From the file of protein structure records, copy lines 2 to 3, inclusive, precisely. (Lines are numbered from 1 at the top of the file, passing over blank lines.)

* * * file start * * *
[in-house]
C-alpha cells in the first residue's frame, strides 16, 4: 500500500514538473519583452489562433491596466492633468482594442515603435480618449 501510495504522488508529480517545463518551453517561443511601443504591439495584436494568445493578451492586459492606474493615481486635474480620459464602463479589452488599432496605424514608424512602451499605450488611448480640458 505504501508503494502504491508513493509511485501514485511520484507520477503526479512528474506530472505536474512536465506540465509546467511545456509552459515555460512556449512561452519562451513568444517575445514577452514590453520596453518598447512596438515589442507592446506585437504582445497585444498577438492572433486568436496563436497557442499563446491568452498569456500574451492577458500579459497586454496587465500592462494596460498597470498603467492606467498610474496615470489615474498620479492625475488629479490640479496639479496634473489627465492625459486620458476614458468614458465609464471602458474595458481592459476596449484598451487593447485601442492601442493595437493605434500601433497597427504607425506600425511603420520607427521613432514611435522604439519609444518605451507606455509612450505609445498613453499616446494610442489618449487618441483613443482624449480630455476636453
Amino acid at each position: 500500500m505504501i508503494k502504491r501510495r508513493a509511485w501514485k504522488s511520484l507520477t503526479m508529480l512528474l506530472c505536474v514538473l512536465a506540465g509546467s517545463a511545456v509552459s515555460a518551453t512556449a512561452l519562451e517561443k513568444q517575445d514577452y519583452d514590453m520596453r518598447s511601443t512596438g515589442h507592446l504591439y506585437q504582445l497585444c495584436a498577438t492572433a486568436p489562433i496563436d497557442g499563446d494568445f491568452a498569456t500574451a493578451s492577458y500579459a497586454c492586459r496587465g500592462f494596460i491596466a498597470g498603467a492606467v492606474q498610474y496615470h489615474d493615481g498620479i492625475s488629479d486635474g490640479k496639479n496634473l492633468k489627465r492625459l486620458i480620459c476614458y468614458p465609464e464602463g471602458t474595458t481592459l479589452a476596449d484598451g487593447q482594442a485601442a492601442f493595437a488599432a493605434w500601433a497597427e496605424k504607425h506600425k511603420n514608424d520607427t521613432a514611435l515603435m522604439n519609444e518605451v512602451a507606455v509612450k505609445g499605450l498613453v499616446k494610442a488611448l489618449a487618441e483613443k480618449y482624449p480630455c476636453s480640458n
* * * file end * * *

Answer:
C-alpha cells in the first residue's frame, strides 16, 4: 500500500514538473519583452489562433491596466492633468482594442515603435480618449 501510495504522488508529480517545463518551453517561443511601443504591439495584436494568445493578451492586459492606474493615481486635474480620459464602463479589452488599432496605424514608424512602451499605450488611448480640458 505504501508503494502504491508513493509511485501514485511520484507520477503526479512528474506530472505536474512536465506540465509546467511545456509552459515555460512556449512561452519562451513568444517575445514577452514590453520596453518598447512596438515589442507592446506585437504582445497585444498577438492572433486568436496563436497557442499563446491568452498569456500574451492577458500579459497586454496587465500592462494596460498597470498603467492606467498610474496615470489615474498620479492625475488629479490640479496639479496634473489627465492625459486620458476614458468614458465609464471602458474595458481592459476596449484598451487593447485601442492601442493595437493605434500601433497597427504607425506600425511603420520607427521613432514611435522604439519609444518605451507606455509612450505609445498613453499616446494610442489618449487618441483613443482624449480630455476636453
Amino acid at each position: 500500500m505504501i508503494k502504491r501510495r508513493a509511485w501514485k504522488s511520484l507520477t503526479m508529480l512528474l506530472c505536474v514538473l512536465a506540465g509546467s517545463a511545456v509552459s515555460a518551453t512556449a512561452l519562451e517561443k513568444q517575445d514577452y519583452d514590453m520596453r518598447s511601443t512596438g515589442h507592446l504591439y506585437q504582445l497585444c495584436a498577438t492572433a486568436p489562433i496563436d497557442g499563446d494568445f491568452a498569456t500574451a493578451s492577458y500579459a497586454c492586459r496587465g500592462f494596460i491596466a498597470g498603467a492606467v492606474q498610474y496615470h489615474d493615481g498620479i492625475s488629479d486635474g490640479k496639479n496634473l492633468k489627465r492625459l486620458i480620459c476614458y468614458p465609464e464602463g471602458t474595458t481592459l479589452a476596449d484598451g487593447q482594442a485601442a492601442f493595437a488599432a493605434w500601433a497597427e496605424k504607425h506600425k511603420n514608424d520607427t521613432a514611435l515603435m522604439n519609444e518605451v512602451a507606455v509612450k505609445g499605450l498613453v499616446k494610442a488611448l489618449a487618441e483613443k480618449y482624449p480630455c476636453s480640458n